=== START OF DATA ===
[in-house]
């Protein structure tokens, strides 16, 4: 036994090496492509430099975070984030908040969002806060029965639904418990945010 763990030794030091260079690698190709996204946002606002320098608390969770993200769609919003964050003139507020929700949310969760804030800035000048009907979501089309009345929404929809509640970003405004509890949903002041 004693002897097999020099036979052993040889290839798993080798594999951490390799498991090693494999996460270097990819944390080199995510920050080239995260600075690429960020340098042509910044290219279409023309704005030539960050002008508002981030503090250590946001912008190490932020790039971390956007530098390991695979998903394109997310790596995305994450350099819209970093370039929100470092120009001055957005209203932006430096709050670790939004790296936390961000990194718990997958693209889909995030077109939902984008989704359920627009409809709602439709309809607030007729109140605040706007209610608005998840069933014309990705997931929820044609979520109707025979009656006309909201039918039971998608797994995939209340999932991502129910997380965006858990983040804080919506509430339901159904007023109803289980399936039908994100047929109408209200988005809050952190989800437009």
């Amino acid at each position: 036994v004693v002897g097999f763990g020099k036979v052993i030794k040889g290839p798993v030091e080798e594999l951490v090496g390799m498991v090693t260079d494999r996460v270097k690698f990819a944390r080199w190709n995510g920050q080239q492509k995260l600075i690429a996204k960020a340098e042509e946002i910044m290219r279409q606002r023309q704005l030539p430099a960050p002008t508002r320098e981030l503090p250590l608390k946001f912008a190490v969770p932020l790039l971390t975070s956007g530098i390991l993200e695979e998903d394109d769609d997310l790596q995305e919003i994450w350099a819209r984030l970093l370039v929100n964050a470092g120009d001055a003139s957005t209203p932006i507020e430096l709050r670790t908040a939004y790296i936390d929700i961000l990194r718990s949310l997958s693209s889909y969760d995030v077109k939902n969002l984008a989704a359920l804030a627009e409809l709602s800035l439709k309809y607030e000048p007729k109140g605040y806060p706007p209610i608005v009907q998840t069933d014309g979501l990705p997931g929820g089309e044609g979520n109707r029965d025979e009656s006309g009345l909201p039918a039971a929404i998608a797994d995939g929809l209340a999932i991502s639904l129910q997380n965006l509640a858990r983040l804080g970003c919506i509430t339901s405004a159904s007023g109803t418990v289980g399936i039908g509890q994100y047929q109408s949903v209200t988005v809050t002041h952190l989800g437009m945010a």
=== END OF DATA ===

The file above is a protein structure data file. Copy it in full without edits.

[in-house]
């Protein structure tokens, strides 16, 4: 036994090496492509430099975070984030908040969002806060029965639904418990945010 763990030794030091260079690698190709996204946002606002320098608390969770993200769609919003964050003139507020929700949310969760804030800035000048009907979501089309009345929404929809509640970003405004509890949903002041 004693002897097999020099036979052993040889290839798993080798594999951490390799498991090693494999996460270097990819944390080199995510920050080239995260600075690429960020340098042509910044290219279409023309704005030539960050002008508002981030503090250590946001912008190490932020790039971390956007530098390991695979998903394109997310790596995305994450350099819209970093370039929100470092120009001055957005209203932006430096709050670790939004790296936390961000990194718990997958693209889909995030077109939902984008989704359920627009409809709602439709309809607030007729109140605040706007209610608005998840069933014309990705997931929820044609979520109707025979009656006309909201039918039971998608797994995939209340999932991502129910997380965006858990983040804080919506509430339901159904007023109803289980399936039908994100047929109408209200988005809050952190989800437009």
């Amino acid at each position: 036994v004693v002897g097999f763990g020099k036979v052993i030794k040889g290839p798993v030091e080798e594999l951490v090496g390799m498991v090693t260079d494999r996460v270097k690698f990819a944390r080199w190709n995510g920050q080239q492509k995260l600075i690429a996204k960020a340098e042509e946002i910044m290219r279409q606002r023309q704005l030539p430099a960050p002008t508002r320098e981030l503090p250590l608390k946001f912008a190490v969770p932020l790039l971390t975070s956007g530098i390991l993200e695979e998903d394109d769609d997310l790596q995305e919003i994450w350099a819209r984030l970093l370039v929100n964050a470092g120009d001055a003139s957005t209203p932006i507020e430096l709050r670790t908040a939004y790296i936390d929700i961000l990194r718990s949310l997958s693209s889909y969760d995030v077109k939902n969002l984008a989704a359920l804030a627009e409809l709602s800035l439709k309809y607030e000048p007729k109140g605040y806060p706007p209610i608005v009907q998840t069933d014309g979501l990705p997931g929820g089309e044609g979520n109707r029965d025979e009656s006309g009345l909201p039918a039971a929404i998608a797994d995939g929809l209340a999932i991502s639904l129910q997380n965006l509640a858990r983040l804080g970003c919506i509430t339901s405004a159904s007023g109803t418990v289980g399936i039908g509890q994100y047929q109408s949903v209200t988005v809050t002041h952190l989800g437009m945010a």